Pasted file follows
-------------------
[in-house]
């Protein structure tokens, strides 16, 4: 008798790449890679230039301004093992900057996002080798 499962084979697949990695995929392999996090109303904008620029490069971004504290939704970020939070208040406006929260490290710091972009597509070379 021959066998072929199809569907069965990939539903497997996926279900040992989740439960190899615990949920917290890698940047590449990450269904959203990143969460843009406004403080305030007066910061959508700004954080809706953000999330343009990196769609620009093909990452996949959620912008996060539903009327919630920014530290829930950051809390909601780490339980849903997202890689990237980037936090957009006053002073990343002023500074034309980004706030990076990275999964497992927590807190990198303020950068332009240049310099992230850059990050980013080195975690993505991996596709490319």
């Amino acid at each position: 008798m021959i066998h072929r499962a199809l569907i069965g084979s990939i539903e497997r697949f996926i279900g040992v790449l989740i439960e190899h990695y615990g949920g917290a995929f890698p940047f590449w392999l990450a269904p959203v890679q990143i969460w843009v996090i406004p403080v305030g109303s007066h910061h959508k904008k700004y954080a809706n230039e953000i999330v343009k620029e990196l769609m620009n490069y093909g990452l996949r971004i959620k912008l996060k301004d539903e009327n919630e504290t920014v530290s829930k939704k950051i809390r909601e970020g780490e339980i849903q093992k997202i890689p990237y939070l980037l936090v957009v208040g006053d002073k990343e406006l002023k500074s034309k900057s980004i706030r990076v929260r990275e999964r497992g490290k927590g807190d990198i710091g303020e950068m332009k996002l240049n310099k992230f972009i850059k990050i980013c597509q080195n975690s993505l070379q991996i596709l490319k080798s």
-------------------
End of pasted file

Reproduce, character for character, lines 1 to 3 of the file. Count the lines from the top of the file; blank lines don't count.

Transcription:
[in-house]
């Protein structure tokens, strides 16, 4: 008798790449890679230039301004093992900057996002080798 499962084979697949990695995929392999996090109303904008620029490069971004504290939704970020939070208040406006929260490290710091972009597509070379 021959066998072929199809569907069965990939539903497997996926279900040992989740439960190899615990949920917290890698940047590449990450269904959203990143969460843009406004403080305030007066910061959508700004954080809706953000999330343009990196769609620009093909990452996949959620912008996060539903009327919630920014530290829930950051809390909601780490339980849903997202890689990237980037936090957009006053002073990343002023500074034309980004706030990076990275999964497992927590807190990198303020950068332009240049310099992230850059990050980013080195975690993505991996596709490319």
């Amino acid at each position: 008798m021959i066998h072929r499962a199809l569907i069965g084979s990939i539903e497997r697949f996926i279900g040992v790449l989740i439960e190899h990695y615990g949920g917290a995929f890698p940047f590449w392999l990450a269904p959203v890679q990143i969460w843009v996090i406004p403080v305030g109303s007066h910061h959508k904008k700004y954080a809706n230039e953000i999330v343009k620029e990196l769609m620009n490069y093909g990452l996949r971004i959620k912008l996060k301004d539903e009327n919630e504290t920014v530290s829930k939704k950051i809390r909601e970020g780490e339980i849903q093992k997202i890689p990237y939070l980037l936090v957009v208040g006053d002073k990343e406006l002023k500074s034309k900057s980004i706030r990076v929260r990275e999964r497992g490290k927590g807190d990198i710091g303020e950068m332009k996002l240049n310099k992230f972009i850059k990050i980013c597509q080195n975690s993505l070379q991996i596709l490319k080798s």